Conversion disorder is a psychiatric condition in which a person develops physical symptoms that are not under voluntary control and are not explained by a neurological disease or another medical condition. Conversion disorder is also called functional neurological symptom disorder, referring to abnormal central nervous system functioning. A key feature of conversion disorder is the incompatibility between an individual’s symptoms and recognized neurological or medical conditions.
To be diagnosed with conversion disorder, the physical symptoms must cause significant distress or impairment in day-to-day functioning. If the conversion symptoms are commonly seen within a culture and do not cause significant distress or disability, then a diagnosis of conversion disorder would not be given.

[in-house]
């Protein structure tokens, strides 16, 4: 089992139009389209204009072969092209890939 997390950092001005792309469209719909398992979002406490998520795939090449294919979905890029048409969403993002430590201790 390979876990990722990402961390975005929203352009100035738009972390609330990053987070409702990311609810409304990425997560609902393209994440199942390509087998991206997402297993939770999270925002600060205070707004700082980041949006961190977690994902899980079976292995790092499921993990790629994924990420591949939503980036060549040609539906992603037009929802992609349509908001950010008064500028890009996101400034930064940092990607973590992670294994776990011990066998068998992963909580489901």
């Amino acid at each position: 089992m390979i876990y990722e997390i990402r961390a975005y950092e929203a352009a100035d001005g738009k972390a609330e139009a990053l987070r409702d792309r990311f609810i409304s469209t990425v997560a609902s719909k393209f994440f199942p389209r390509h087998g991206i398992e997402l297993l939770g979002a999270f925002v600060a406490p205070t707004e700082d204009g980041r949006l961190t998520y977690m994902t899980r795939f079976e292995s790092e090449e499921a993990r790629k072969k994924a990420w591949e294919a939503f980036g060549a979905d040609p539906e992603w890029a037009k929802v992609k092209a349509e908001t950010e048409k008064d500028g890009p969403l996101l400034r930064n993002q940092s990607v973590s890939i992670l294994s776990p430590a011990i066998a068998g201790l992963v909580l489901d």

Symptoms of conversion disorder can be temporary or can persist for a long period of time. Temporary symptoms of conversion disorder are common, but the prevalence of the condition is not known. Conversion disorder is two to three times more common in females than males. The rate of new diagnoses of persistent conversion symptoms is approximately two to five cases per 100,000 each year.